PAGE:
NASHVILLE, Tenn. (AP) — Doctors across Tennessee pleaded with Gov. Bill Lee on Tuesday to take stronger action to prevent the spread of the new coronavirus.
In a webinar shortly before the governor’s daily briefing, Dr. Aaron Milstone warned that “without action, tens of thousands of Tennesseans may die of COVID-19.” Milstone is a pulmonary and critical care physician at Williamson Medical Center.
Lee on Sunday urged residents to work from home and ordered bars and restaurants to close for 14 days starting Monday with the exception of drive-thru, take-out and delivery services. Lee’s order also closed gyms and fitness centers, and he barred most visitors to nursing homes, retirement homes and long-term care facilities and prohibited social gatherings of 10 or more people.
On Tuesday, he went further, asking schools to remain closed until April 24 after previously urging them to remain closed until the end of the month, signaling that the state was preparing for a longer fight against the virus outbreak.
“We know that certainly the impacts in Tennessee are not going to be over by Easter and we’re planning for a long runway in both the economic impacts and the medical impacts,” Lee said during his daily briefing. He did not address the call from more than 2,000 health care providers across the state for an immediate stay-at-home order.
In Nashville, Mayor John Cooper on Sunday ordered that all nonessential businesses close for 14 days starting Monday.
Tennessee had 667 confirmed cases of COVID-19 on Tuesday with two deaths so far. Milstone said Tennessee hospitals have “multiple patients on life support, fighting for their lives with COVID-19.” A majority of the patients are older or have underlying health conditions, but not all, Milstone said.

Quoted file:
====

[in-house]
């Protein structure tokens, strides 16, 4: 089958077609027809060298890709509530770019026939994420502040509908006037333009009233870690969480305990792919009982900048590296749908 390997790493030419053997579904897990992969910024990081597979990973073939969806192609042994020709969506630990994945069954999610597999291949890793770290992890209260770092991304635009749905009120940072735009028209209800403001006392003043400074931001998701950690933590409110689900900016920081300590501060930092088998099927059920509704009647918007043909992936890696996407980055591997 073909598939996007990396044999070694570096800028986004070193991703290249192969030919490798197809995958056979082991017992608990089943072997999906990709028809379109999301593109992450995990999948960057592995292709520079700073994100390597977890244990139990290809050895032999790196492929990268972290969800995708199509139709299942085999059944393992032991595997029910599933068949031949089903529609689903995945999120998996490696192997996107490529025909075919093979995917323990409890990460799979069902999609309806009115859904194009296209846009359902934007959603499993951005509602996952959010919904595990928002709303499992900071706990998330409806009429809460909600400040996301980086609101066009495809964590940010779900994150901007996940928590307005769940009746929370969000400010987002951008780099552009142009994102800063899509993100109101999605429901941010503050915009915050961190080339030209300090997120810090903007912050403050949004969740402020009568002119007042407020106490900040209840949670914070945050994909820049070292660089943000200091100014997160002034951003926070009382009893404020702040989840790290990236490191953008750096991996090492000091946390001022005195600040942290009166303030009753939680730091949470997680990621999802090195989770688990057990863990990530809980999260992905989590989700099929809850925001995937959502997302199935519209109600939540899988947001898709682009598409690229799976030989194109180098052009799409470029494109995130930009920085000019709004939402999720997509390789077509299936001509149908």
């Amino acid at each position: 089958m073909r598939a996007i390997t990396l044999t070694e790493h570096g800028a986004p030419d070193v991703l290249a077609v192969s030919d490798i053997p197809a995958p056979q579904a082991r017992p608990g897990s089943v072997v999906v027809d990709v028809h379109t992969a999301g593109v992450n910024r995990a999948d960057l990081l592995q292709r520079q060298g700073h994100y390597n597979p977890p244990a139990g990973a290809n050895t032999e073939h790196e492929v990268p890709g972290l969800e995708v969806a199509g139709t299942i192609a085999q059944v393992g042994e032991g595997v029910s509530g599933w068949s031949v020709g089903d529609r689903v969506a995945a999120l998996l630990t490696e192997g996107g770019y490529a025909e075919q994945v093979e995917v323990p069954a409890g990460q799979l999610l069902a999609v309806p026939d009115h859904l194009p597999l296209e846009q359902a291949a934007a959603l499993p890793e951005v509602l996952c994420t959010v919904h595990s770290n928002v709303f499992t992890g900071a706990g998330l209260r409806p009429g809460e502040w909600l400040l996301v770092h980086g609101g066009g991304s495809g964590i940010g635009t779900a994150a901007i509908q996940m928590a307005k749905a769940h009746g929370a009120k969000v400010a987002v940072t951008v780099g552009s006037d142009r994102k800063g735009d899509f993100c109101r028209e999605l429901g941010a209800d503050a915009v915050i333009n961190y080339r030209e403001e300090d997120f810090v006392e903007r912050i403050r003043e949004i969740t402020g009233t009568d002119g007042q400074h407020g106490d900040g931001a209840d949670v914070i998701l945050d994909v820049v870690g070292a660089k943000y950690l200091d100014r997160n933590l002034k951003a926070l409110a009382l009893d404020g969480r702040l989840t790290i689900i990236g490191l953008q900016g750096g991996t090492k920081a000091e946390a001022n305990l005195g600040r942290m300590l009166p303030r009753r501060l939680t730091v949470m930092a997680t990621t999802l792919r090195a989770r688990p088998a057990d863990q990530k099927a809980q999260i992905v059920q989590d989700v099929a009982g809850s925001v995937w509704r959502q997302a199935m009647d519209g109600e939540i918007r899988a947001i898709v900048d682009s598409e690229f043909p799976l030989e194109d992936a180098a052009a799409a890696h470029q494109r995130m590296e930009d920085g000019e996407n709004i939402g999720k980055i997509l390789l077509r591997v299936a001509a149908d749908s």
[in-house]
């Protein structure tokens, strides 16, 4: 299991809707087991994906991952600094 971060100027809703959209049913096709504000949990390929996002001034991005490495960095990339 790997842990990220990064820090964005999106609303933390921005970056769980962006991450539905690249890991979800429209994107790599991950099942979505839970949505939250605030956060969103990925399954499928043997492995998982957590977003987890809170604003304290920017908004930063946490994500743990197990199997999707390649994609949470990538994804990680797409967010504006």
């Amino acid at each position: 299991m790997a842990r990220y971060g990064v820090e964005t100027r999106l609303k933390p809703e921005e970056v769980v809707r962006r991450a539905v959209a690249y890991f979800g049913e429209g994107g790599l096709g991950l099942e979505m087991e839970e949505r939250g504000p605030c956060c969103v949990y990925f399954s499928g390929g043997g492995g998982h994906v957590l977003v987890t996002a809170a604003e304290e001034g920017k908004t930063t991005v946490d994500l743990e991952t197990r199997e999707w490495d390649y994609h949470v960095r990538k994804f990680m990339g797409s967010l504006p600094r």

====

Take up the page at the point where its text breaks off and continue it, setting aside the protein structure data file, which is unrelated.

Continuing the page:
The global pandemic has killed more than 18,000 people worldwide, according to a running count kept by Johns Hopkins University.
For most people, the virus causes only mild or moderate symptoms, such as fever and cough. For people with existing health problems and older adults, it can cause more severe illness requiring hospitalization.
The vast majority of people recover from the new virus. According to the World Health Organization, people with mild illness recover in about two weeks, while those with more severe illness may take three to six weeks to recover.
Also on Tuesday, the Republican governor said the state would briefly halt issuing REAL IDs until May 18 after getting assurance from the federal government that the deadline for the public to have a REAL ID was going to be pushed back. Additionally, Lee stopped emissions testing.
Lee said 250 National Guard medical troops have been deployed to assist with virus testing sites, primarily in rural areas.
Health Commissioner Lisa Piercey noted that Tennessee had a disproportionately high rate of COVID-19 cases among 20- to 40-year-olds, warning that it was imperative for everyone to increase their social distancing. As of Tuesday, the state reported that more than 300 people between the ages of 20 and 40 had tested positive for COVID-19.
“You’re still at risk and you’re still putting others at risk,” she said.
In other developments, Great Smoky Mountains National Park officials said on Tuesday that they are closing the nation’s most visited national park for two weeks after efforts to comply with social distancing failed. Around 30,000 people entered the park each day last week and some popular sites like Laurel Falls, Newfound Gap and Cades Cove were congested, according to a park statement.
Meanwhile, the Tennessee Department of Human Services is offering $10 million in emergency grants to licensed childcare agencies. The grants provide money to help with lost income, repairs, supplies and other disaster-related expenses. Grant money is also available for expenses related to recovery from the March 3 tornado.
Agencies can begin applying for the grants immediately. More information is available online.
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